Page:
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The House on the Borderland and Other Novels: Fantasy Masterworks 32

by William Hope Hodgson

(Gollancz, £6.99, 637 pages, paperback, this edition published 10 October 2002.)

This volume gathers together all four of William cover scanHope Hodgson's novels of the fantastic published in his lifetime (1877-1918): The Boats of the Glen Carrig, originally published in 1907; The House on the Borderland (1908); The Ghost Pirates (1909) and The Night Land (1912). It's in the usual attractive Gollancz Fantasy Masterworks package, with a very enthusiastic introduction from China Miéville. The back cover mangles a quotation from H.P. Lovecraft; what he actually said, with respect to The House on the Borderland, was "But for a few touches of commonplace sentimentality this book would be a classic of the first water" and it is rather cheeky of Gollancz to use only the last six words.

Though Lovecraft was being a bit unfair. The House on the Borderland certainly is a classic, and though it is the shortest of the four novels it is far and away the best. The plot is very simple: Hodgson presents himself as the editor of a manuscript found by two friends camping in the ruins of an old house in a remote spot in the west of Ireland, supposedly forty miles from the nearest railway station (an impossible feat in the well-networked Ireland of 1877, I should think). The manuscript descibes the experiences of the previous owner of the house; he is attacked by pig-creatures from a pit in the grounds which apparently leads to another dimension, and then experiences a rapid fast-forward through the heat death of the universe. The writing is vivid and at the same time surreal. There is no apparent causal relationship between the events and no explanation. But it stays with you, and was clearly an inspiration for Lovecraft despite his begrudging comment.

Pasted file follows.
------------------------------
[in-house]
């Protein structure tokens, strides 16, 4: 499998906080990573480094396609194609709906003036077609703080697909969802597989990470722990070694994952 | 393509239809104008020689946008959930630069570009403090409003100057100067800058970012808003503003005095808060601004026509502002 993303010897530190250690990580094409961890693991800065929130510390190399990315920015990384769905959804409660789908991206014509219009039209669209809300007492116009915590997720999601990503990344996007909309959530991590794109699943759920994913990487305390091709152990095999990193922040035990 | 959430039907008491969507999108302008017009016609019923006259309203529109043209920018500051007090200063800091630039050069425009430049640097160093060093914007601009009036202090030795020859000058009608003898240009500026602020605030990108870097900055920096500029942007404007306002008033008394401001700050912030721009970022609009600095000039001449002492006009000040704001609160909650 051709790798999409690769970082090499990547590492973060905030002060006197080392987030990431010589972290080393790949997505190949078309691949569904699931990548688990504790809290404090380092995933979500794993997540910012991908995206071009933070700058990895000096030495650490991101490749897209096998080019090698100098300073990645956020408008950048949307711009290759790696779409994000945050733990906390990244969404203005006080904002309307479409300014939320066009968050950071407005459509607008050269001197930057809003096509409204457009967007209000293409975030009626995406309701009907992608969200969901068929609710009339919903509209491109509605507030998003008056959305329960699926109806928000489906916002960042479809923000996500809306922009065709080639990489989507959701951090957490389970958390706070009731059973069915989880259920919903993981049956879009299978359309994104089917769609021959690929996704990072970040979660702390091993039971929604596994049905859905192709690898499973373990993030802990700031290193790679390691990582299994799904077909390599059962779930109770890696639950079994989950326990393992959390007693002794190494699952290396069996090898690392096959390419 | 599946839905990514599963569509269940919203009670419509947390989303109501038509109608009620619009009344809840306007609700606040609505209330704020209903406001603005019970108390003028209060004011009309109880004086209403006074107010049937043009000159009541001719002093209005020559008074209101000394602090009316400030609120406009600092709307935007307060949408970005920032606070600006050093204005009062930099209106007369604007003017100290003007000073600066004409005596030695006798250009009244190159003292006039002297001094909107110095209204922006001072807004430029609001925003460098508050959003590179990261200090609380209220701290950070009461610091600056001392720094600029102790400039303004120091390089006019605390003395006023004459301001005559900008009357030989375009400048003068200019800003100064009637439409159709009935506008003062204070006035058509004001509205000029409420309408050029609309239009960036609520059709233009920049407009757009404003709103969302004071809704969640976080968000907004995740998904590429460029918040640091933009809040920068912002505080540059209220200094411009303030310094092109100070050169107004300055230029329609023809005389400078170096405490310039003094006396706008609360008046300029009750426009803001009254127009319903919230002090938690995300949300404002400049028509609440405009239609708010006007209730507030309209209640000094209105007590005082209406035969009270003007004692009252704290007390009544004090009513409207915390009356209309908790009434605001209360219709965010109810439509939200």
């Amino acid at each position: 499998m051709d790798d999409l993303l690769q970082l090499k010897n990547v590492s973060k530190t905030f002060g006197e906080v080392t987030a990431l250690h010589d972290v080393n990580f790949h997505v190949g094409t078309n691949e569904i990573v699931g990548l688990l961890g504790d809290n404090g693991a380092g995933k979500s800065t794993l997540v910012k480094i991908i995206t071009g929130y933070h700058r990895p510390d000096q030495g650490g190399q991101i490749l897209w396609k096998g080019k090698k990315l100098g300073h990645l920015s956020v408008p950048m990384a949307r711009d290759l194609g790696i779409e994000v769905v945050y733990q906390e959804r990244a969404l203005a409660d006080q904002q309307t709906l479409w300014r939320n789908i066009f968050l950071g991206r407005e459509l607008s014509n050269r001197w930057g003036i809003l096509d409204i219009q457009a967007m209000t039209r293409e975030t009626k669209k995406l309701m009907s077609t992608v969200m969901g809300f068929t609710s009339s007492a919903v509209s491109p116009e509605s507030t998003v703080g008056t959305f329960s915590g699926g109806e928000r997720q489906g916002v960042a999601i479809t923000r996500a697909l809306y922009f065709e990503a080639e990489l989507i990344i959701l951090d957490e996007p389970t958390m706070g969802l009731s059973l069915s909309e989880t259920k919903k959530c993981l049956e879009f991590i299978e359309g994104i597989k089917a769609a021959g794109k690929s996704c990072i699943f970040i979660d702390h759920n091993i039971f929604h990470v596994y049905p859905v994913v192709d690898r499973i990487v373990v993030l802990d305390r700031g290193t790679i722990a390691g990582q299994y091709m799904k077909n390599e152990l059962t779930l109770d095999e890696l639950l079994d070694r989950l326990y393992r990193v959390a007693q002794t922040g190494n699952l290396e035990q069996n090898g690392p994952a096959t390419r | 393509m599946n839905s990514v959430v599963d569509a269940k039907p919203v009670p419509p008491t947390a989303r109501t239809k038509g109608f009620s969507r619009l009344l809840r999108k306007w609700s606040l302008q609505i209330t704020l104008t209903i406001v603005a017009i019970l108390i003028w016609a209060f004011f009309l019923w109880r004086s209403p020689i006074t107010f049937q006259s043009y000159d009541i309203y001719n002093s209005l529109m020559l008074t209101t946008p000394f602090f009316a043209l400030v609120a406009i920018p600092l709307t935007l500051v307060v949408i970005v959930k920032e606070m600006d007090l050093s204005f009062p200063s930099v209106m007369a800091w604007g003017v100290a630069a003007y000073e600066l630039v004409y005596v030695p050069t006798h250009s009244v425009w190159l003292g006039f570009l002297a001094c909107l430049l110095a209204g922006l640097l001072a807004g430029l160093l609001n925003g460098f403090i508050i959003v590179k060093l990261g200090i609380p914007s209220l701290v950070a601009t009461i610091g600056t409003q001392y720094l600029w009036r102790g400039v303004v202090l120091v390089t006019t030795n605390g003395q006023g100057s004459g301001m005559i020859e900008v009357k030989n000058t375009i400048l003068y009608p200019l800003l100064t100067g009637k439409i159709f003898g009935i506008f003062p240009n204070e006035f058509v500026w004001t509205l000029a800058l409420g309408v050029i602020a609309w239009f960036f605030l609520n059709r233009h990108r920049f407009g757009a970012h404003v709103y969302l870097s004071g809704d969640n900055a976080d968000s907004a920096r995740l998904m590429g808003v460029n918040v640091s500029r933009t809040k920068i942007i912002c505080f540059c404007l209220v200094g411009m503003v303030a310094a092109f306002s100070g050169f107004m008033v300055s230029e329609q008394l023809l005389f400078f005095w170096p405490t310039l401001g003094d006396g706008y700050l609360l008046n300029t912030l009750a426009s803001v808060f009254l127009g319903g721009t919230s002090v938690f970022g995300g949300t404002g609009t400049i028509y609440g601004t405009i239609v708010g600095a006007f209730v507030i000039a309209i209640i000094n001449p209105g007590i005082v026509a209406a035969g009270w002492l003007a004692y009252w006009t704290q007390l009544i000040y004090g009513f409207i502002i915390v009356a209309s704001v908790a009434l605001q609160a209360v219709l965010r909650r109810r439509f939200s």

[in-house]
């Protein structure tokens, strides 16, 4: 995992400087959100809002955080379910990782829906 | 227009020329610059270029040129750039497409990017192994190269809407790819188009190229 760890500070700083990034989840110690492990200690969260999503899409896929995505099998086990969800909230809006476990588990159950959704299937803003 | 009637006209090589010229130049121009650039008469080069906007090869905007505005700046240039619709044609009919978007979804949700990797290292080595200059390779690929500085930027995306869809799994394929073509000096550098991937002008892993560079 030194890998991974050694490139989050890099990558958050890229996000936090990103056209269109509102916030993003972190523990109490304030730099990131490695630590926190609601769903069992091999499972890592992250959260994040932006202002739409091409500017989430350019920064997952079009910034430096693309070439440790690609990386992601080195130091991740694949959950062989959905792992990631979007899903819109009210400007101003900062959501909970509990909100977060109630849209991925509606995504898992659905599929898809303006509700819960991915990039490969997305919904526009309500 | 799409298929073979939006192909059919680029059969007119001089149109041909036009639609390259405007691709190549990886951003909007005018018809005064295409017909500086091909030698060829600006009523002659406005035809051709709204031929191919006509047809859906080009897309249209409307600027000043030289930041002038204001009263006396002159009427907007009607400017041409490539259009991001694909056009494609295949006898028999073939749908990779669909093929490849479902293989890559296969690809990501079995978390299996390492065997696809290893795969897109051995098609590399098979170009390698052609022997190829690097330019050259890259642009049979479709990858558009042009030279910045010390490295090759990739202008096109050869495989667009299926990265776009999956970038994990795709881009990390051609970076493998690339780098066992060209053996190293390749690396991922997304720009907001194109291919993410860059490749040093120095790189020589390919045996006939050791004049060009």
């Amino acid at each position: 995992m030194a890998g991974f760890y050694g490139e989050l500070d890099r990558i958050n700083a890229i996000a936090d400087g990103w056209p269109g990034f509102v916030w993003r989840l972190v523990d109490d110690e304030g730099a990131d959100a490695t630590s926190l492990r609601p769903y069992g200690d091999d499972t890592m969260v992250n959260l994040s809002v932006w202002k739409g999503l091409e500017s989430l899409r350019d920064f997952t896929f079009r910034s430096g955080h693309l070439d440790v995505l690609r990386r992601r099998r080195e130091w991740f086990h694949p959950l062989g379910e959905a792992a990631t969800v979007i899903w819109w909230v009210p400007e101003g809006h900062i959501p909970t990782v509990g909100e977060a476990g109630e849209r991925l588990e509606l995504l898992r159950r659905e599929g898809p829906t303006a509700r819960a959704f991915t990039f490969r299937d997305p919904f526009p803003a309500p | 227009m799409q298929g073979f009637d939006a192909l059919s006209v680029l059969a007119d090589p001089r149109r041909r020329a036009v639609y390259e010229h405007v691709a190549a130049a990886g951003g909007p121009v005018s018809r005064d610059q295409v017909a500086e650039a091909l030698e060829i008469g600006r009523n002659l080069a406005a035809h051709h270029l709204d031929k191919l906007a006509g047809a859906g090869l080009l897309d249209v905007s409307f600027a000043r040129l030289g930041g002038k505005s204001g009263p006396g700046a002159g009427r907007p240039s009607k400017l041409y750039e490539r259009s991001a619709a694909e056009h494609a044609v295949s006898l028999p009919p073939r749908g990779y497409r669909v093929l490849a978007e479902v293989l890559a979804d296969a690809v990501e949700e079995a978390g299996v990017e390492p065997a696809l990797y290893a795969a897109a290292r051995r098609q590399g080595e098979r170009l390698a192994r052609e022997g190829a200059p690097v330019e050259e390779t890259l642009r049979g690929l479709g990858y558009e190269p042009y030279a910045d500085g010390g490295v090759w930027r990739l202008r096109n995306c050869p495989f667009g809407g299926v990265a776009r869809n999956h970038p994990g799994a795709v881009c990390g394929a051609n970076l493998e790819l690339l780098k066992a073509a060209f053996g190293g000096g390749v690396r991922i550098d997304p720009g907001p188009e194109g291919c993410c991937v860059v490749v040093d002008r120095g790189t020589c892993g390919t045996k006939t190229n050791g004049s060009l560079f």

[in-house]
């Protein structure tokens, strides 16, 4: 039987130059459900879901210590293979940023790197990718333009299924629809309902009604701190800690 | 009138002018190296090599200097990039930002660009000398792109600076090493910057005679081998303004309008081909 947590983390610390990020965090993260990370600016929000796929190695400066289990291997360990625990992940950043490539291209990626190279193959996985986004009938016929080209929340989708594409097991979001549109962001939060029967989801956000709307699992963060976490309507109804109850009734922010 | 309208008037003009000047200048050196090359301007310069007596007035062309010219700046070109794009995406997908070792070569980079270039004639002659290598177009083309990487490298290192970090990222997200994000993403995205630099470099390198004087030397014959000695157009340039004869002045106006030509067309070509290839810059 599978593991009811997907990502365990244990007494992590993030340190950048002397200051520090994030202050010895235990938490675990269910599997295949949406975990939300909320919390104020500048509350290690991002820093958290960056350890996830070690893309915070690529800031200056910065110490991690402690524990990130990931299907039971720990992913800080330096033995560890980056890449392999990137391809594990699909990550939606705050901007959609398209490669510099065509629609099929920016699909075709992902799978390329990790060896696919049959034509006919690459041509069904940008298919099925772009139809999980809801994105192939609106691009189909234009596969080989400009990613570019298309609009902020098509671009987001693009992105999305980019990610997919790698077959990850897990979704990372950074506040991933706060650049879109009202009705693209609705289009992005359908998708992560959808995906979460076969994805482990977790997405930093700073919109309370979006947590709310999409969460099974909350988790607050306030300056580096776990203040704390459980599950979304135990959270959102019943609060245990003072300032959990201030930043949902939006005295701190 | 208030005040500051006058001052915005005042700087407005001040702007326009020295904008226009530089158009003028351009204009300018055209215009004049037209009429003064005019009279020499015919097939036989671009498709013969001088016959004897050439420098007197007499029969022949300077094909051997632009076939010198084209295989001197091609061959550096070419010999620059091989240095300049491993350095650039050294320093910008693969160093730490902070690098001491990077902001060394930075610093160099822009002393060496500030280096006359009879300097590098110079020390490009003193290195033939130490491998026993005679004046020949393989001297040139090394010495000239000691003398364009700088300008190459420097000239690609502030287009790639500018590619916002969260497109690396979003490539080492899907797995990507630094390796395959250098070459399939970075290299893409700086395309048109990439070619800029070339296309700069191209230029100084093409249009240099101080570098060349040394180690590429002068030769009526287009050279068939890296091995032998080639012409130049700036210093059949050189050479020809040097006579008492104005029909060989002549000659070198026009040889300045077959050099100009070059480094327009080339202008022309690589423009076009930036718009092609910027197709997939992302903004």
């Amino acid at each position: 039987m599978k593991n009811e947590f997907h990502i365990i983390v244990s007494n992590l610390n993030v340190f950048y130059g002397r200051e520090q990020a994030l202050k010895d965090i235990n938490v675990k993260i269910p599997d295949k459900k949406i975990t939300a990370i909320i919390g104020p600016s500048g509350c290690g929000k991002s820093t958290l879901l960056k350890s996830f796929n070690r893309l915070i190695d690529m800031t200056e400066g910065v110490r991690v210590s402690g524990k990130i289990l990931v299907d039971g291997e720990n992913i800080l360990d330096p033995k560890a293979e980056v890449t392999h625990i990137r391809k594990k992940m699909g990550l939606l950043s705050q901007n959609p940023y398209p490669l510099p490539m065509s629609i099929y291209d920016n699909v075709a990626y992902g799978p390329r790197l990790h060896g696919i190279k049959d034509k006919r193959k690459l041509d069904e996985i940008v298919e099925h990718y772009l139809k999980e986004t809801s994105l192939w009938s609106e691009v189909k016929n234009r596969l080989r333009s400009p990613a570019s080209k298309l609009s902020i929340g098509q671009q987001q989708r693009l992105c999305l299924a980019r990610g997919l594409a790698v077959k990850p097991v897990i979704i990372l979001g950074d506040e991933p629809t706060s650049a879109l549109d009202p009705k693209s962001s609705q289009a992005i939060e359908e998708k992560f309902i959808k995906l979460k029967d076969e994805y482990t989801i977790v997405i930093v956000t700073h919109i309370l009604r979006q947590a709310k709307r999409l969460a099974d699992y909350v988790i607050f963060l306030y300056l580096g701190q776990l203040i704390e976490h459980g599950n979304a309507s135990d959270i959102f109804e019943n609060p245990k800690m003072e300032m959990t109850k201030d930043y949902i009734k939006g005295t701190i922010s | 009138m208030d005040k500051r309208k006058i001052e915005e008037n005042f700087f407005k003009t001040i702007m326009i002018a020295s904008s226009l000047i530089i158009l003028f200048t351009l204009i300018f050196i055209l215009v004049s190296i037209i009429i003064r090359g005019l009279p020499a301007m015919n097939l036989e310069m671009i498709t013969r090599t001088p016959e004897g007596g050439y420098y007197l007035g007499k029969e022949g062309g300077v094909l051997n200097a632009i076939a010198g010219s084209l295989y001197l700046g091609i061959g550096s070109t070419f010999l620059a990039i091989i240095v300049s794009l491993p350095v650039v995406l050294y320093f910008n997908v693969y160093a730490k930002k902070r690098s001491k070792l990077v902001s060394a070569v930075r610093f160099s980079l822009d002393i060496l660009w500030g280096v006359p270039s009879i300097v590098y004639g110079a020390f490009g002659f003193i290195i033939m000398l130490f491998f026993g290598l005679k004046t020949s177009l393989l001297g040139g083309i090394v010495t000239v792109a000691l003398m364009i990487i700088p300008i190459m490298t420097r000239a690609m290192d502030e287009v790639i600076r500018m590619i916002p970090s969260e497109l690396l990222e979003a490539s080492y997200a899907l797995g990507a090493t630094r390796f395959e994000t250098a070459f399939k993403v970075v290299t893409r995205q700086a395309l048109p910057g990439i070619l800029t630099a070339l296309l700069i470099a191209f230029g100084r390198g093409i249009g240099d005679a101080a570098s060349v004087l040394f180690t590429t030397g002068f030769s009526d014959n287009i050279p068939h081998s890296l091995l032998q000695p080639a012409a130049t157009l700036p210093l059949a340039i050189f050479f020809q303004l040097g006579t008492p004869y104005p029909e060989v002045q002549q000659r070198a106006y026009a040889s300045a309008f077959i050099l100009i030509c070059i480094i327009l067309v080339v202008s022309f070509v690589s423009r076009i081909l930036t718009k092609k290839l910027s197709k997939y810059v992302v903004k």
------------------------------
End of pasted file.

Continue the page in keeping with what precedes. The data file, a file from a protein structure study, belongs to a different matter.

Lovecraft is not the only one. This story forms part of the hinterland of many genre works, most explicitly in Roger Zelazny's The Changing Land, where the House on the Borderland, renamed the Castle Timeless, is recognisably at the centre of a wizardly contest, one of the wizards bearing the name of Hodgson; at the end of the book, he looks out the castle window "across a very green land towards the misty mountains". Brian Stableford rescues the historical Hodgson from his historical death in the trenches to send him back to Ireland in The Gateway of Eternity, and Ian Sinclair's Radon Daughters revolves around a contemporary quest for Hodgson's manuscript of the sequel to The House on the Borderland. No doubt there are others I have missed.

According to leading Hodgsonologists, the two sea stories in this collection, The Boats of the Glen Carrig and The Ghost Pirates, may actually have been the last two written (though the first and third published) as their author realised that there was more of a market for nautical novels with a fantastic twist than simply novels of the fantastic. They therefore represent an attempt by the author to get in on the market for boys' adverntures opened up in the late nineteenth century by Robert Louis Stevenson, R.M. Ballantyne, G.A. Henty, Captain Marryat and the like. But both stories involve bizarre encounters with the supernatural on the high seas, and are written far more intensely than their Victorian precursors could have imagined. Together with The House on the Borderland, they make up a very good package, excellent value (especially when one considers that some publishers are marketing single novellas for twice the price of this 630-page volume).

But wait, there's more. Oh dear. Over half of this volume is taken up by The Night Land, the last published (though, according to some, the first written) of the four novels; it is hundreds of pages of pure awfulness. China Miéville disarmingly admits in his introduction that its faults are "manifold and obvious", adds that it "stretches mercilessly" and speculates that "If a committee had been set up to design an unreadable book, they'd probably have come up with The Night Land." He then tries to persuade us to read it anyway. I simply couldn't. The style of The Night Land is so abysmal - an attempt to do Samuel Pepys in telegraphic mode, perhaps - that I found it, once put down, impossible to pick up again. Never mind, there are three excellent novels here, each of which has three times the quality of many Big Commercial Fantasies of the same size. Recommended.

Review by Nicholas Whyte.

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